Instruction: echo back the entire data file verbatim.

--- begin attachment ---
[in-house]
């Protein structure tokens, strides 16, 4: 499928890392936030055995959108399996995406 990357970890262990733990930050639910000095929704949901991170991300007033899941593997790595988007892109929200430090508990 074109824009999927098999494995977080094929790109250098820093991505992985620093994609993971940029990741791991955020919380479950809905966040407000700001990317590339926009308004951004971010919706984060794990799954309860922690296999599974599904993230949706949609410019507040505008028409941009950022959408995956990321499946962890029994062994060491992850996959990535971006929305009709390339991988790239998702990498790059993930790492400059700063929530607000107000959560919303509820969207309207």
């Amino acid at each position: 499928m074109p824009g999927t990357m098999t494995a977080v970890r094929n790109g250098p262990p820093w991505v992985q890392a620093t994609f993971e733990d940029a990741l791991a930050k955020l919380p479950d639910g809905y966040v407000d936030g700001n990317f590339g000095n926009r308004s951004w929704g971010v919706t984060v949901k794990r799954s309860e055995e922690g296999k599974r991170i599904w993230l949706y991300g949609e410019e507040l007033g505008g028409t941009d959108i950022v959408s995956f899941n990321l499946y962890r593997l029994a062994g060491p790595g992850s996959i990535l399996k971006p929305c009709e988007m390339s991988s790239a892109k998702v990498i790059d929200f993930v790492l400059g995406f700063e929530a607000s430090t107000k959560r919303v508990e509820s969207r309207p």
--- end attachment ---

[in-house]
């Protein structure tokens, strides 16, 4: 499928890392936030055995959108399996995406 990357970890262990733990930050639910000095929704949901991170991300007033899941593997790595988007892109929200430090508990 074109824009999927098999494995977080094929790109250098820093991505992985620093994609993971940029990741791991955020919380479950809905966040407000700001990317590339926009308004951004971010919706984060794990799954309860922690296999599974599904993230949706949609410019507040505008028409941009950022959408995956990321499946962890029994062994060491992850996959990535971006929305009709390339991988790239998702990498790059993930790492400059700063929530607000107000959560919303509820969207309207």
């Amino acid at each position: 499928m074109p824009g999927t990357m098999t494995a977080v970890r094929n790109g250098p262990p820093w991505v992985q890392a620093t994609f993971e733990d940029a990741l791991a930050k955020l919380p479950d639910g809905y966040v407000d936030g700001n990317f590339g000095n926009r308004s951004w929704g971010v919706t984060v949901k794990r799954s309860e055995e922690g296999k599974r991170i599904w993230l949706y991300g949609e410019e507040l007033g505008g028409t941009d959108i950022v959408s995956f899941n990321l499946y962890r593997l029994a062994g060491p790595g992850s996959i990535l399996k971006p929305c009709e988007m390339s991988s790239a892109k998702v990498i790059d929200f993930v790492l400059g995406f700063e929530a607000s430090t107000k959560r919303v508990e509820s969207r309207p």